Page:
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Maria Callas: "The Callas Effect" 

spacer Arias by Bellini, Bizet, Giordano, Puccini, Rossini, Saint-Saëns, Verdi, et al. Notes, texts and translations. DVD documentary only available in the deluxe edition. EMI Classics 0 84356 2, 153 mins. (2 CDs), 70 mins. (DVD documentary), subtitled


EMI's latest Maria Callas package is entitled The Callas Effect, but it might as well be dubbed The Callas Starter Kit. The deluxe edition contains two full CDs of her familiar aria recordings drawn from EMI's library, plus a new, seventy-minute DVD documentary, all housed in a lavish, 123-page hardbound booklet containing texts, translations, photos and an informative, highly personal tribute from singer/director/OPERA NEWScontributor Ira Siff. (EMI has also issued a standard, jewel-case version with condensed notes and without the DVD.) Coming in time for Christmas, it will make an ideal gift for any budding opera fan who wants an introduction to one of the most influential musical figures of the twentieth century. Confirmed Callas buffs, on the other hand, need not feel compelled to add it to their collections. 

Although Siff's take on Callas is insightful, the CDs contain no rarities or revelations, and the documentary feels a bit stale. Too many Callas documentaries have preceded it, and the recycled photos and limited film footage available of this diva have become far too familiar.

It's hard to avoid a feeling of déjà vu after repeated viewings of the 1964 Covent Garden Tosca excerpt, grateful though we may be for its existence. That recording, the Lord Harewood interview and the televised Hamburg concert form the bulk of the DVD's film clips. The photos that appear in the film have a large credit emblazoned across each one; one wonders why this was considered preferable to the usual practice of attribution in the final credit crawl. No director can be blamed, as none is listed; there are only producers. (One of them, Jon Tolansky, is also billed as having provided "storyline, script and narration.")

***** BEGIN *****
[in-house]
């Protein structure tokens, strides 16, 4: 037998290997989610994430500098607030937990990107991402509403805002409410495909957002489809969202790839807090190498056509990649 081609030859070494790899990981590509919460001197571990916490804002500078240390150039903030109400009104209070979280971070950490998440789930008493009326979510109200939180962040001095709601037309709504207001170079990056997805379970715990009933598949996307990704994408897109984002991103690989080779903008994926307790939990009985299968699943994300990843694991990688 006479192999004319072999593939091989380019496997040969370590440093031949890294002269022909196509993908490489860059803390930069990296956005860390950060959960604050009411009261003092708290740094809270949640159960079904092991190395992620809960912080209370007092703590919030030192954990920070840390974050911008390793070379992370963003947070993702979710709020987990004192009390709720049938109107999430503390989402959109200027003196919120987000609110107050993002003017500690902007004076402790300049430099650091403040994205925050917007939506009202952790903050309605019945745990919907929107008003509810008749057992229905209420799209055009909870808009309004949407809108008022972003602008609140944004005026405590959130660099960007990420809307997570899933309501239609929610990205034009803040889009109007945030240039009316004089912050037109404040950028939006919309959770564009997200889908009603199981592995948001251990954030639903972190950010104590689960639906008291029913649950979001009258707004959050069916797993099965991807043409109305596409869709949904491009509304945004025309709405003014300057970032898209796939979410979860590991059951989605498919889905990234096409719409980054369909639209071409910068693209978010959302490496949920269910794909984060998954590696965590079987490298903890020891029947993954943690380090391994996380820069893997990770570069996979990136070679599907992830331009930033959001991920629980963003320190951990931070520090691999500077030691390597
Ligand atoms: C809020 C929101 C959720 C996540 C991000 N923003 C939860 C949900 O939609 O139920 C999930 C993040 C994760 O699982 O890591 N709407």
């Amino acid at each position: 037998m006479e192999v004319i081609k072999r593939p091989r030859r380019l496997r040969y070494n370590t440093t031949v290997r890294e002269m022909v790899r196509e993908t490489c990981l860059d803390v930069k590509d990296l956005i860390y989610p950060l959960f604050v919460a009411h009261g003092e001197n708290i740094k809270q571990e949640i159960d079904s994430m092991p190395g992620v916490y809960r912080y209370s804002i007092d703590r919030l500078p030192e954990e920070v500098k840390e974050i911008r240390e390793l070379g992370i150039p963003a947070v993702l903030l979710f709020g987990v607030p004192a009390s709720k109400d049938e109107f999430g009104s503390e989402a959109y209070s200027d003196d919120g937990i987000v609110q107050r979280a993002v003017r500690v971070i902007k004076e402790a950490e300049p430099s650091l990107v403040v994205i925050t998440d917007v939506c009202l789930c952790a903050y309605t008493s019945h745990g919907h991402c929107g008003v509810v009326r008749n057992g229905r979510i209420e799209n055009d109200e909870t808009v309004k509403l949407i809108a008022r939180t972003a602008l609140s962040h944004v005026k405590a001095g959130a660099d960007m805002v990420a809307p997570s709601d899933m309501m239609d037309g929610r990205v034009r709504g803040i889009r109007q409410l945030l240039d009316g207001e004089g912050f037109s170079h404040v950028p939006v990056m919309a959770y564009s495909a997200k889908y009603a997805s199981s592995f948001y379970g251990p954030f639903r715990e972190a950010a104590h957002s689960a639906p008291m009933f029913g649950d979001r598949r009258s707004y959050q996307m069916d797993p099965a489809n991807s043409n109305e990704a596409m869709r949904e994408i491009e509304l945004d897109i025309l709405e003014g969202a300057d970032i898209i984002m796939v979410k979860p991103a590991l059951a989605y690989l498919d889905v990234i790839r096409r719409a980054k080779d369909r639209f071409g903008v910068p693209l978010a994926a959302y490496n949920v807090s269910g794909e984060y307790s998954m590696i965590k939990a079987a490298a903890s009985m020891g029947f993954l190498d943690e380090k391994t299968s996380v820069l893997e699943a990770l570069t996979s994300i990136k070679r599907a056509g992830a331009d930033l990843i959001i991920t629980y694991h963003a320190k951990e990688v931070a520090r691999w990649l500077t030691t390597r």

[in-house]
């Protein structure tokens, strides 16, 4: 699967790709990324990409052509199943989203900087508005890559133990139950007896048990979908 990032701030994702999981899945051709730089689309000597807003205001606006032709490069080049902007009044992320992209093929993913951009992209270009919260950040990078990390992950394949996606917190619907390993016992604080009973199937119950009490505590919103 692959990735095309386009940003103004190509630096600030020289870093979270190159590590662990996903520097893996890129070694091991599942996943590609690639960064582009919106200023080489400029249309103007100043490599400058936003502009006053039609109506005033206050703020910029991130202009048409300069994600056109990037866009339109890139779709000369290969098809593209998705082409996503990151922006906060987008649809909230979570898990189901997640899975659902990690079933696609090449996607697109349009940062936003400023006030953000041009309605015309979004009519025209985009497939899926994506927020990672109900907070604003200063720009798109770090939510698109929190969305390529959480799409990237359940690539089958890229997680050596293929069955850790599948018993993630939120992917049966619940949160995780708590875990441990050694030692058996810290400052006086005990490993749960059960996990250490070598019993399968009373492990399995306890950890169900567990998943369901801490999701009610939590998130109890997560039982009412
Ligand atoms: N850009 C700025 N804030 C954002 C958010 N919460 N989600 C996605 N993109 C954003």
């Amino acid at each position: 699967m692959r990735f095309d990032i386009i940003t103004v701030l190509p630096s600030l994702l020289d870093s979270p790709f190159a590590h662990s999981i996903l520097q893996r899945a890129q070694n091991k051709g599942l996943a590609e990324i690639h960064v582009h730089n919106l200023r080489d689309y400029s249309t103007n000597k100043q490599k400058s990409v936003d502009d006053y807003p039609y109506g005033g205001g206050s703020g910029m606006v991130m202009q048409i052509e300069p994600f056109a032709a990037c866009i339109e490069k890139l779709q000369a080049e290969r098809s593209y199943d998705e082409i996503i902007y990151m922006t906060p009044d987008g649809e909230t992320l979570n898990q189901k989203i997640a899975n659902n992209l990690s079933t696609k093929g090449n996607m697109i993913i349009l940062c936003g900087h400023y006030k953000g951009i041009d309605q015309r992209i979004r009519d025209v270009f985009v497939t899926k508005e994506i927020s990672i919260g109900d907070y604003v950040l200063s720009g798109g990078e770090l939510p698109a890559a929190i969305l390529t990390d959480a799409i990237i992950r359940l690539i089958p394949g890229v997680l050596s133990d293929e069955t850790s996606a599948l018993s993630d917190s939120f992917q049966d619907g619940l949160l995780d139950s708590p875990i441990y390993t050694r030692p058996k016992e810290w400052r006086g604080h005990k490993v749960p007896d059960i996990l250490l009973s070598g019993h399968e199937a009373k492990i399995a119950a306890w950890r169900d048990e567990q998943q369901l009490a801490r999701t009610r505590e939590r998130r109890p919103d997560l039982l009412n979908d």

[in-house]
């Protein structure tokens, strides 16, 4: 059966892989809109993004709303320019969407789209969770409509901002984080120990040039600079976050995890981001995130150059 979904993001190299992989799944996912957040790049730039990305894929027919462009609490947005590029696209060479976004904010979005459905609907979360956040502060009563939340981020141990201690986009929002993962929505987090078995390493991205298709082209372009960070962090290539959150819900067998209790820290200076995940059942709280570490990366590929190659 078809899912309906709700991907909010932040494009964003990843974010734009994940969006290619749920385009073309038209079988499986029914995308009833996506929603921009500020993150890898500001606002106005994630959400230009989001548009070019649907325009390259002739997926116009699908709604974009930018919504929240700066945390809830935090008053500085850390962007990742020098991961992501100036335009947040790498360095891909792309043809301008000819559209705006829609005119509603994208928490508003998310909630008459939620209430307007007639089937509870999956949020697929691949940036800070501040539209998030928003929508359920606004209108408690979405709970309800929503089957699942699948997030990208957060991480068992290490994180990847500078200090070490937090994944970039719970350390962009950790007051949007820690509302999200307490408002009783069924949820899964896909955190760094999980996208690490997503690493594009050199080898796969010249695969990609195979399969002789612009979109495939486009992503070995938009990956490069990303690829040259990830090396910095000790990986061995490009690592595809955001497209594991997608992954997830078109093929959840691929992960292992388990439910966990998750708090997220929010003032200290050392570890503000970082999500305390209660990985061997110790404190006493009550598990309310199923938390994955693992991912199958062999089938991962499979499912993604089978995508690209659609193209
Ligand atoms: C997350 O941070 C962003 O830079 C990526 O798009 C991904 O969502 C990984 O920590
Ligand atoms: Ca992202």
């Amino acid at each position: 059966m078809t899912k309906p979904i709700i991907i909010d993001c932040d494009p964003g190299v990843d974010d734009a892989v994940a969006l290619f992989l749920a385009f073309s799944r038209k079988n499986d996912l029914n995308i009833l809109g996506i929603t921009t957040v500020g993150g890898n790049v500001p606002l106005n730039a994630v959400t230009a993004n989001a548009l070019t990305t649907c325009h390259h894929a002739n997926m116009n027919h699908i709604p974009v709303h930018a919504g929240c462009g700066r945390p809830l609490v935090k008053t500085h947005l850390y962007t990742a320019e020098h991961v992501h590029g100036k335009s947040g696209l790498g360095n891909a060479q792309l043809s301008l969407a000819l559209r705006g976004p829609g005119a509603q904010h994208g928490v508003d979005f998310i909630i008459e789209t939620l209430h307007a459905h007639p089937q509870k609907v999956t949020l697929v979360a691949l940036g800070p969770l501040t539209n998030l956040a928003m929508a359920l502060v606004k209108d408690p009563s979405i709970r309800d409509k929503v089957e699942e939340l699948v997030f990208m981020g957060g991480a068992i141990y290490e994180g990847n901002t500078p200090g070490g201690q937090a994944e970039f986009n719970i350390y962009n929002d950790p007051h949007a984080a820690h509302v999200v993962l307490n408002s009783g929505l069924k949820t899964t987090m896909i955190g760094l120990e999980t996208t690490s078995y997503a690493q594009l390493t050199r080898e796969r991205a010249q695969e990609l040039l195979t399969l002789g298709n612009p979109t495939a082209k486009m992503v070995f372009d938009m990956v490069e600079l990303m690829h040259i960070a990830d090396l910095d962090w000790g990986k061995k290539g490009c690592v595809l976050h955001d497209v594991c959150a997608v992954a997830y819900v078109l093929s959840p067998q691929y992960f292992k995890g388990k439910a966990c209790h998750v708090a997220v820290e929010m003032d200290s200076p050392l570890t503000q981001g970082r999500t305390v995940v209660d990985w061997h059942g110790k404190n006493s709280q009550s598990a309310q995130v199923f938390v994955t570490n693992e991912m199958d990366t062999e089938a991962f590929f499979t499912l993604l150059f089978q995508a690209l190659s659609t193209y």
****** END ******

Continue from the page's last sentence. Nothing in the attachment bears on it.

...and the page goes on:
The list of talking heads in this documentary is low on marquee value, but Mirella Freni, Joyce DiDonato and former Royal Opera House stage director John Copley will be of interest to opera fans. Freni explains in halting English how Callas inspired her to try to bring more realism to her performing style; DiDonato, representing opera's future, admits that, for her, "Callas has set a standard of what an opera singer must be that is almost unreachable." Copley relates an interesting anecdote about Callas insisting to him that Verdi did not write a cadenza for "D'amor sull'ali rosee," from Il Trovatore; what Copley believed was the cadenza was, according to Callas, "not a cadenza, but an integral, organic part of the aria." (The subsequent excerpt of that aria from Callas's EMI recording of it does not quite prove her point.)

Most of the other sound bites come from less well-known individuals, primarily British, who worked with Callas at Covent Garden. Reginald Suter, a former ROH stagehand, offers some heartfelt memories of her from a blue-collar perspective. Actresses Jane Evers and Priscilla Pritchard bring up memories of working with her in Tosca; apparently they were supernumeraries. There are also reminiscences from ROH manager Sir John Tooley, tenor John Dobson and a few critics and fans. EMI recording engineer Robert Gooch remembers how she drank an entire tumbler of castor oil to relieve a throat problem, while Tito Gobbi's daughter Cecilia quotes her father as saying that he and Callas were neither acting nor interpreting — they were living their roles. 

Nearly thirty-five years after her death, Callas continues to influence the fields of music, theater and fashion, as this package proves. And it's a safe bet that, a few years down the line, yet another documentary will set out to prove what we already know about Callas, dazzling us once again with her presence, style and passion. That film, too, will likely have to recycle the same images and Tosca footage that this one does. spacer


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